Full Fathom Five Thy Father Lies: A Review of Village Port

Today we're going to review Village Port, the second expansion for the Kennerspiel des Jahres-winning board game Village, published by Tasty Minstrel Games. Let's take a look.

If you missed my (Firestone) recent review of the base game, you can read it here. In this review I'm only going to go over the new and different things with the expansion. 

There are actually two expansions included in Village Port. The first is a small one called Life Goals. You can use them with any combination of the base game, Village Inn expansion, or Village Port. (I have Village Inn, but haven't played it yet. But I really like that you can play with any and all combinations of the base and expansion pieces to create a unique experience.)

There are silver and gold Life Goal cards, and first you separate them into the two colors, and then you might need to remove some depending on which combination of game you're playing. Then randomly deal out one silver and one gold card to each player. 

They don't change the game in any way; they're just additional ways to score. At any point in the game, if you meet or exceed the requirements on either of the cards, you turn it over and gain those VPs. You don't replace the card. 


The silver cards require you to have gathered certain pieces to score 5 VPs--though you don't have to give those pieces up when you score. The Aristocrat needs 7 coins. The Writer needs three scrolls, and a green, brown, pink and orange cube. And so forth. 

The gold cards require more difficult things in order to score 8 VPs. The Acolyte needs at least one of your family members of the fourth generation to be in the church. The Merchant needs you to have served at least six customers in the Market. 

These are hardly necessary but a good, different way to score points. 

The other, more-substantial expansion is the Village Port one. This is an overlay that goes over the Travel section of the base game board. Now when you choose the Travel action, you can do one of three things:

  • Set sail from the port. 
  • Continue sailing once you're at sea,
  • Return to port. 

When you first set sail you have to hire a captain. The more expensive the captain, the easier it is to move that ship once its on the journey. 

Then you can load your ship. Each ship can hold three items, but they have to be different items. You can even send a family member on a journey to be a missionary.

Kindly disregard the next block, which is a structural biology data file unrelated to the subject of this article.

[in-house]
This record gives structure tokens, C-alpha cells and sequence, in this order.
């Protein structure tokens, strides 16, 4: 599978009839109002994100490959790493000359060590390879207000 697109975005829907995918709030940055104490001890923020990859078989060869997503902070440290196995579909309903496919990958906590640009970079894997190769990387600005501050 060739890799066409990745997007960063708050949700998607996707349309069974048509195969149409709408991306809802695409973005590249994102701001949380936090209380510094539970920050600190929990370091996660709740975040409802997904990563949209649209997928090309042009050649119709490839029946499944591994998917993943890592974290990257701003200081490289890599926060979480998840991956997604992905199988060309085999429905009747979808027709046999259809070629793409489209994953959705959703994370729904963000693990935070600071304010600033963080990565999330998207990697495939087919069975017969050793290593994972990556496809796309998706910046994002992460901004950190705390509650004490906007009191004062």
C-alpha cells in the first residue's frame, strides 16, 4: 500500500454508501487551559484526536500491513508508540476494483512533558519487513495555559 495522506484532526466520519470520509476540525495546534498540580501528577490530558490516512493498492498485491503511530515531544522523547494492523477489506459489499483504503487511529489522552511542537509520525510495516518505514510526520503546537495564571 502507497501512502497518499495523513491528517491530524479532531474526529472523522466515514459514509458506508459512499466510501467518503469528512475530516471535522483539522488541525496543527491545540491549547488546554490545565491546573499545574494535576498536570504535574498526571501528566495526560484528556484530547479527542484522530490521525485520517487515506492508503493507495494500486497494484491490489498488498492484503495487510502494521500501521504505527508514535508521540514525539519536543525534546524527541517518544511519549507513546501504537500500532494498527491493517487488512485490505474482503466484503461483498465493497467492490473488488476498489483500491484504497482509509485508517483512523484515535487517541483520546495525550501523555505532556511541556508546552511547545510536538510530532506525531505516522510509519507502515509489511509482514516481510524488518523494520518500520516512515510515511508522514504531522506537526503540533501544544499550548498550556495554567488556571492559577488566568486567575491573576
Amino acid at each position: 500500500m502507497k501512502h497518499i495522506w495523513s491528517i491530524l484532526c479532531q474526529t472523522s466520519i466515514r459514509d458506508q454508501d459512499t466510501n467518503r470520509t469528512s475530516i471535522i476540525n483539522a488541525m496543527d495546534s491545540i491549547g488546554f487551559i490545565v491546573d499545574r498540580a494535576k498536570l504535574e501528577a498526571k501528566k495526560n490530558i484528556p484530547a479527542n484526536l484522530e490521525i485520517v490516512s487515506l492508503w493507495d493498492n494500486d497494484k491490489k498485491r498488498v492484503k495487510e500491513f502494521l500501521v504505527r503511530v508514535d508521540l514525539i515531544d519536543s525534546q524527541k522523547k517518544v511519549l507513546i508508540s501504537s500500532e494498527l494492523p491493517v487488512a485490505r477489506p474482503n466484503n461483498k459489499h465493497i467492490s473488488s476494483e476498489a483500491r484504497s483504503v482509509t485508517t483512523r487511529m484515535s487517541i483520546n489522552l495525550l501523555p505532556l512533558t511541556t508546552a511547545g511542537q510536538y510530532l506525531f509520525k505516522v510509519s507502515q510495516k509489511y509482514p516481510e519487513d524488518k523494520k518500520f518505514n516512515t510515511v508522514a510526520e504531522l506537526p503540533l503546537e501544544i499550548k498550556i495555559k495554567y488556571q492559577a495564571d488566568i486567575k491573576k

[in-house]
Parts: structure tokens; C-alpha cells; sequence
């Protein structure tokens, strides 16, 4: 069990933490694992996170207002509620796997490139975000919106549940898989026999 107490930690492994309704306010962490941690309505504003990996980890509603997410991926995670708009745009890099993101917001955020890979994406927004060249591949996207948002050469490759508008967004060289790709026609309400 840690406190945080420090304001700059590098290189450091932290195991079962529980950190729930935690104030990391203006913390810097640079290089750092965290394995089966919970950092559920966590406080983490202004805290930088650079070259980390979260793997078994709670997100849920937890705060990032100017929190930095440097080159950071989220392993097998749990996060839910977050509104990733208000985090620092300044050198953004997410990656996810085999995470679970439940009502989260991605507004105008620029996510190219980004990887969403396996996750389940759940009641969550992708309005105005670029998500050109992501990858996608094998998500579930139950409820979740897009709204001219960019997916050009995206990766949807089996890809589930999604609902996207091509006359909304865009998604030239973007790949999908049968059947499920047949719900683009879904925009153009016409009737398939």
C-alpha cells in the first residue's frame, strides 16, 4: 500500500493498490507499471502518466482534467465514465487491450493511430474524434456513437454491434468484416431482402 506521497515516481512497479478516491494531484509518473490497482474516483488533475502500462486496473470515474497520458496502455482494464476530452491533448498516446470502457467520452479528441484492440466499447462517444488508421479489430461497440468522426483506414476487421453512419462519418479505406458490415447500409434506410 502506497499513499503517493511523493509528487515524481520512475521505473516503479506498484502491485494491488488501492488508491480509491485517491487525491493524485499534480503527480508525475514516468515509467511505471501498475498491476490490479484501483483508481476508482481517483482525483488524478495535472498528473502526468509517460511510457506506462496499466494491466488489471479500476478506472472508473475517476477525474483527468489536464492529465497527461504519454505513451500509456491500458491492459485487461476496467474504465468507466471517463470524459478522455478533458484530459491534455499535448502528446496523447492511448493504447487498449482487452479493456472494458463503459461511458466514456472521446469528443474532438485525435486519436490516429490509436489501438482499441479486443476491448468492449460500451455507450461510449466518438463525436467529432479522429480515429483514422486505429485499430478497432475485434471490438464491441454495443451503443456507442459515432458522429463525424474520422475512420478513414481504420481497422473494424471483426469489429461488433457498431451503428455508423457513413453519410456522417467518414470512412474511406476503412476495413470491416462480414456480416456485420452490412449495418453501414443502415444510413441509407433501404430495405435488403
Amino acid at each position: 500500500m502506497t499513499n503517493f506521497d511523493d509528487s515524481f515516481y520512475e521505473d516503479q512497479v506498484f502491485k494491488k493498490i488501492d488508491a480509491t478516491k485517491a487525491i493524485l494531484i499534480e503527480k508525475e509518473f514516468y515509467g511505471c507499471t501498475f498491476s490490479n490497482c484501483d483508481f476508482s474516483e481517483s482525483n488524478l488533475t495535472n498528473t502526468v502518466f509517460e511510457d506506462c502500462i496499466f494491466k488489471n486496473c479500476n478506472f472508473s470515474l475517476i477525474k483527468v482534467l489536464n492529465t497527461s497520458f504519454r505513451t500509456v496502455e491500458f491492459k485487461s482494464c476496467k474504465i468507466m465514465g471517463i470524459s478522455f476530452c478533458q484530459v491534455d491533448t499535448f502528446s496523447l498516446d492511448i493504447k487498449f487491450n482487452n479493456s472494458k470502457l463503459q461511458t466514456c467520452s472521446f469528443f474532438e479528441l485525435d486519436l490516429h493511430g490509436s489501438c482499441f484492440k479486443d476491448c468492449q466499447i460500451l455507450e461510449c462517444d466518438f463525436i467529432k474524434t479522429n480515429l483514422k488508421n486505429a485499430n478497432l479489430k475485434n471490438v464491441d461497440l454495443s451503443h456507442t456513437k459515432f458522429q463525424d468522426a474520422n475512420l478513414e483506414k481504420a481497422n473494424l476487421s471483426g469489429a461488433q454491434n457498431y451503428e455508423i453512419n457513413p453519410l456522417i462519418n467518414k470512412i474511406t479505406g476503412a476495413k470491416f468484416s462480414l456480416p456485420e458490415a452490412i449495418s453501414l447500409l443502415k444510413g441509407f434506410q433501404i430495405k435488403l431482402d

When you move the ship, the first space is free and additional spaces cost resources. Additionally, many of the water spaces also cost time to move onto and through. 


When you enter an island space you can sell and pick up goods. Islands pay for goods, and you get more VPs than the customers from the base game pay, because it "costs" you more to get that good out to the islands. Additionally, if you have a family member on the ship, you can place that member on an island with a church to become a missionary--and then gain the VPs shown. 

If you return to port, you can immediately move there from any ocean space, and then unload any goods you collected. Now when there's a Market day, there are additional market stalls that pay for the goods you can only get on islands. 

There are additional "buried at sea" spaces that fill up when family members die while traveling and the travel section of the Chronicle is full. Filling those spaces is now a third way the end-game is triggered. 

The Verdict


There are games I always play with the expansion. King of Tokyo, for instance, really benefits from the Power Up expansion. Twilight Imperium Shattered Empire makes a great game even better. And I can't remember the last time I played Knizia's co-op Lord of the Rings without the Friends and Foes expansion.

Village Port isn't a "necessary" expansion. It doesn't fix any problems or make the whole game better. But it's still a very good expansion. My main concern with the base game was that Travel didn't seem a viable path to victory. Village Port certainly changes that, increasing the usefulness of that section and adding a pick-up-and-deliver aspect. 


I've played the base game without Village Port, and didn't feel that anything was missing. (I just ignored traveling.) And I've played with it and admired the way it really changes the importance of spots. Perhaps because it was new, but Travel was used a lot in our first games with this expansion. I'm not sure if that will always be the case, or if it will settle down. I did notice that it dramatically decreased how many customers we served in the Market. There were a couple of customers who were in their spots the entire game. 

I appreciate the planning and risk-taking involved with traveling now, and the increased rewards when the planning and risks pay off. 

And the Life Goal cards are nice extra ways to score. They're hidden but situational. So in a game such as Suburbia you might have a hidden goal that gives you VPs if you have the most lakes, but someone else might be building lots of lakes--not to keep you from your goal but because it's how she's playing. Well, she's still cost you those points, even unintentionally. That's annoying. But these are based on the situation at a given time, so if you have the goods or have the family member in the church, you get the points. No one can really keep you from doing it, but it's still hidden and can help you determine a direction for your game.

Overall, this is an expansion I'm fine sometimes adding to the base game and I'm fine sometimes leaving out. But I still definitely recommend it because what it does add is good and interesting, and it's a way to add variety to the game. 

Thanks for reading!

Theology of Games would like to thank Tasty Minstrel Games for providing a review copy of Village Port. This in no way affected Firestone's opinion of the game.